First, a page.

Drea, Edward. Japan’s Imperial Army: Its Rise and Fall, 1854-1945

Guins, George C. “The Siberian Intevention, 1918-1919.” The Russian Review 28 No 4 (Oct, 1969).

Images

Lenin addressing Soviet soldiers at the start of the October Revolution.

Prime Minister Terauchi, who led the charge for intervention.

General Staff Chief Uehara Yusaku, a hard-nosed realist and advocate of trying to create a buffer state in the Russian Far East.

Grigory Semenov, the cossack commander allied to Japan.

Alexander Kolchak, whose British-backed White Russian government was nominally allied with Japan against the Bolsheviks.

The Russian Far East is highlighted in red. Siberia proper is just to the west. Lake Baikal is the long, thin body of water to the north of Mongolia.

 

Episode 179 – Red Star Over Tokyo, Part 4

This week, the floodgates are open! The system has fallen, and the left is poised to seize power…or not!

Listen to the episode here.

Sources

Dower, John. Embracing Defeat.

Crump, John. The Origins of Socialist Thought in Japan.

Price, John. Japan Works: Power and Paradox in Postwar Industrial Relations

Images

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Citizens of Tokyo watching as electoral returns are posted on billboards in the city in 1947.

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Nosaka Sanzo speaking at a rally, c. 1946. The end of World War II signaled a revival of the Communist Party, as its leadership came over from China and the USSR to revive the party at home.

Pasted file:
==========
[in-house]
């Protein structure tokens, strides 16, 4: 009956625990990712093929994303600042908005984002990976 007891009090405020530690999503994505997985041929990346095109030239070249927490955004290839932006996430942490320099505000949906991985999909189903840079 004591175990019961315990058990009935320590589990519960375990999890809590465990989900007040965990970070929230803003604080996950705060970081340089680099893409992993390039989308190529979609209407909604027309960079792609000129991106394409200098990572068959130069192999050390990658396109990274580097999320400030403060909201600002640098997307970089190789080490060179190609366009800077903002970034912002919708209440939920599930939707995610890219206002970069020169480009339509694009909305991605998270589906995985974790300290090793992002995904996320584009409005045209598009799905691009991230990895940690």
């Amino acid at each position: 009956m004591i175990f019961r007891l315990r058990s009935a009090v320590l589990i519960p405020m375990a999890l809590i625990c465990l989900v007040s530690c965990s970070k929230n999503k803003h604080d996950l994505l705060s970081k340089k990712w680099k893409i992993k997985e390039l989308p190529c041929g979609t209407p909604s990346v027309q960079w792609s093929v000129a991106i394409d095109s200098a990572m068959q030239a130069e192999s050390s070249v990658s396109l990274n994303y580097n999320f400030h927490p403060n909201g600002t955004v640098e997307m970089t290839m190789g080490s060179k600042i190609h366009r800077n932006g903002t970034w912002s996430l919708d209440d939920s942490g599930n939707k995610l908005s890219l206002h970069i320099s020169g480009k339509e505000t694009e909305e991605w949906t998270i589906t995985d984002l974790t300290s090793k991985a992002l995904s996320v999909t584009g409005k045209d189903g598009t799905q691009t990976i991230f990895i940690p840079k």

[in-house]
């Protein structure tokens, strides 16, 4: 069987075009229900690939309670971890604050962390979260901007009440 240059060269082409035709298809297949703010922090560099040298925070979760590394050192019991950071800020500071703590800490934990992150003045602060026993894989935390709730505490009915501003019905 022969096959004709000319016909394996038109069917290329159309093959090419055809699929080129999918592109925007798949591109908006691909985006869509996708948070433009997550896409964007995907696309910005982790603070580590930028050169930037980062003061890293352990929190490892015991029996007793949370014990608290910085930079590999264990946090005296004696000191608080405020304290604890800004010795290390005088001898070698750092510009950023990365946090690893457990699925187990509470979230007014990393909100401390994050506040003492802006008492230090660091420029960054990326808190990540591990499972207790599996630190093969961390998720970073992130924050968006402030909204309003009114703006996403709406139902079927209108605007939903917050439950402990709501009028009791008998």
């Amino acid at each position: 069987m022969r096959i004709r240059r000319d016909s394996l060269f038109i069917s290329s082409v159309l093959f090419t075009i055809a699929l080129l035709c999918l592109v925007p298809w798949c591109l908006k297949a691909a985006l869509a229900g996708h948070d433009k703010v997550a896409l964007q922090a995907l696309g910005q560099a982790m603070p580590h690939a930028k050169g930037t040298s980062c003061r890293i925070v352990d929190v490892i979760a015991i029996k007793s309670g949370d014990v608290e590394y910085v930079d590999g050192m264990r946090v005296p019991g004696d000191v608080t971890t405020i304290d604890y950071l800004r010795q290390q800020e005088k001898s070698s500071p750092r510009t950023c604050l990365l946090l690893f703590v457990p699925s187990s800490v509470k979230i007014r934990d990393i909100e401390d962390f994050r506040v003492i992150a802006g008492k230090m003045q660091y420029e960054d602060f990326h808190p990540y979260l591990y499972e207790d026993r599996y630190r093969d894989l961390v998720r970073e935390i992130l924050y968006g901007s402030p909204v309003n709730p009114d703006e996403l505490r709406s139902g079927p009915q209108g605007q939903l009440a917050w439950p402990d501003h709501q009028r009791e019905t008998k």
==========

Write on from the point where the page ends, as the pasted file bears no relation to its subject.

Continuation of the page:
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Japanese communists are released from prison by the US, c. 1945.

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Katayama Tetsu, Japan’s first socialist PM, at right. At left is Abe Isoo, Japan’s foremost Christian socialist and a mentor to Katayama.

Episode 178 – Red Star Over Tokyo, Part 3

Today, a specter is haunting Japan. But that specter is not communism; it’s the ghost of the communist party, dead before it truly lived. This week on the podcast: how to kill a communist party in a few easy steps.

Listen to the episode here.

Sources

Gordon, Andrew. Labor and Imperial Democracy in Prewar Japan.

Beckmann, George M and Genji Okubo. The Japanese Communist Party, 1922-1945.

Jansen, Marius. The Making of Modern Japan

Images

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Hayashi Fusao, one of the most high profile cultural figures to commit tenko and convert himself to the cause of Japanese ultranationalism.

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Yosano Akiko became the darling of the Japanese left during the Russo-Japanese War, but jumped ship to the cause of the empire during the 1930s.

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The leadership of the JCP in exile in the Soviet Union. From left to right: Tokuda Kyuichi, Nosaka Sanzo, and Shiga Yoshio.

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During World War II, Nosaka allied himself to the Chinese Communist Party. Here Nosaka, in the center, attends the beginning of the 7th Party Congress with Mao Zedong (at right).

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Nosaka in his military uniform as leader of a unit of “converted” Japanese POWs.